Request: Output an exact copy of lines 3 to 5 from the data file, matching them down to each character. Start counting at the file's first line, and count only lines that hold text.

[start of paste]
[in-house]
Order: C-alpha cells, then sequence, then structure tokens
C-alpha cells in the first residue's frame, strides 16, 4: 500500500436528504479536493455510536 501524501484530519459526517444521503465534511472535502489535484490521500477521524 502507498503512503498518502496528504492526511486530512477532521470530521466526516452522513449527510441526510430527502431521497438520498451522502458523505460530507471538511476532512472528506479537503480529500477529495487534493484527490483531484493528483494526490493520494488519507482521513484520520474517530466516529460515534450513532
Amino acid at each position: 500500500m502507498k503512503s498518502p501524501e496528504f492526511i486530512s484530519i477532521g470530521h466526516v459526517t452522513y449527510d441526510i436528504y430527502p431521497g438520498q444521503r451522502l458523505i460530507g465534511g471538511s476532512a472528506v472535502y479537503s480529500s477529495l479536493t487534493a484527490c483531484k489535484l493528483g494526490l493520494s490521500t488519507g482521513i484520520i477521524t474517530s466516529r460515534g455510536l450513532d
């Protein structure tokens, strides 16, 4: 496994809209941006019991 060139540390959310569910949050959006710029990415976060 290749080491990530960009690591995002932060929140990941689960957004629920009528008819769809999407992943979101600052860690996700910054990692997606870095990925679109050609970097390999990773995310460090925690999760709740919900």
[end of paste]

C-alpha cells in the first residue's frame, strides 16, 4: 500500500436528504479536493455510536 501524501484530519459526517444521503465534511472535502489535484490521500477521524 502507498503512503498518502496528504492526511486530512477532521470530521466526516452522513449527510441526510430527502431521497438520498451522502458523505460530507471538511476532512472528506479537503480529500477529495487534493484527490483531484493528483494526490493520494488519507482521513484520520474517530466516529460515534450513532
Amino acid at each position: 500500500m502507498k503512503s498518502p501524501e496528504f492526511i486530512s484530519i477532521g470530521h466526516v459526517t452522513y449527510d441526510i436528504y430527502p431521497g438520498q444521503r451522502l458523505i460530507g465534511g471538511s476532512a472528506v472535502y479537503s480529500s477529495l479536493t487534493a484527490c483531484k489535484l493528483g494526490l493520494s490521500t488519507g482521513i484520520i477521524t474517530s466516529r460515534g455510536l450513532d
């Protein structure tokens, strides 16, 4: 496994809209941006019991 060139540390959310569910949050959006710029990415976060 290749080491990530960009690591995002932060929140990941689960957004629920009528008819769809999407992943979101600052860690996700910054990692997606870095990925679109050609970097390999990773995310460090925690999760709740919900």